As part of the latest addition in 2001, the Boston architectural firm Childs, Bertman, and Tseckares- CBT– also directed the restoration of the Richardson building, repainting the walls, recreating period light fixtures, and restoring the yellow pine woodwork and wide planked floors. Tables and chairs designed by Richardson were restored and put back into use for the public to enjoy.

By the 1930s the Library had again outgrown its building. This time the Crane family helped finance a major addition, designed by Boston and Quincy architects Paul and Carroll Coletti, that more than doubled the size of the Thomas Crane Library. Completed in 1939, and funded in part with a grant from the United States Public Works Commission, the Coletti addition, named the Albert Crane Memorial Wing, matches the style and building materials of the Richardson building, and boasts bas-relief carvings by the well known sculptor Joseph A. Coletti.

Building an addition to a masterpiece like the Thomas Crane Library- widely considered the best of all Richardson’s libraries-is cause for both excitement and trepidation.

“If you are adding a little bit to an old building, you would keep the architectural styles similar,” says lead CBT architect Richard Bertman. “But if you are adding a lot, you are changing the whole character. My sense was that if we tried to be the same” as the Romanesque design of the Richardson and Coletti buildings, the new addition could look like a cartoon copy of the original.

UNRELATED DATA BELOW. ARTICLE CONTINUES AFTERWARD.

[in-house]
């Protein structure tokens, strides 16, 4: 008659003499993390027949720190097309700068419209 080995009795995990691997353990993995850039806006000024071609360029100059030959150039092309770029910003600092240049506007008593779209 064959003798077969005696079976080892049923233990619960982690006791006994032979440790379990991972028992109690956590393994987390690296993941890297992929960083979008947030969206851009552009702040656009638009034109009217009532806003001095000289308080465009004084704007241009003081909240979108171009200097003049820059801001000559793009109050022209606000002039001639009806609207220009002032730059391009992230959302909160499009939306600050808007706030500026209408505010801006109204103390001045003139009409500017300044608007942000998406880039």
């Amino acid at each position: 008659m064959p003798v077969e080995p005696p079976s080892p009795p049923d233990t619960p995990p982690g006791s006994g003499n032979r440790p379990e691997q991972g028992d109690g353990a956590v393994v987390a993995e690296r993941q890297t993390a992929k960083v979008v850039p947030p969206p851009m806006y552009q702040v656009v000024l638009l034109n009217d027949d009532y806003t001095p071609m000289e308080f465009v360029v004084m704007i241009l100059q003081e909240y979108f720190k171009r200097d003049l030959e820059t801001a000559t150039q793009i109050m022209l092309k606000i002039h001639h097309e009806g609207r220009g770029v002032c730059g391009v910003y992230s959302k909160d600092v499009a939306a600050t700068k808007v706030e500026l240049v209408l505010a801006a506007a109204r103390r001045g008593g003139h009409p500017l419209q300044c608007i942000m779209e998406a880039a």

2001 additionWhat CBT did try to preserve were certain signature features of the older buildings, like the red slate roof, the granite foundation, and the decoration around the windows. “Especially in libraries,” Bertman says, “it’s important to honor traditions.”

In January 2002 the library was awarded the Mass Architectural Access Board’s 2001 Honor Award for Accessible Design in Public Architecture. In May 2002 the library received a Massachusetts Historical Commission Historic Preservation Award.

In January 2002 the library was awarded the Mass Architectural Access Board’s 2001 Honor Award for Accessible Design in Public Architecture. In May 2002 the library received a Massachusetts Historical Commission Historic Preservation Award.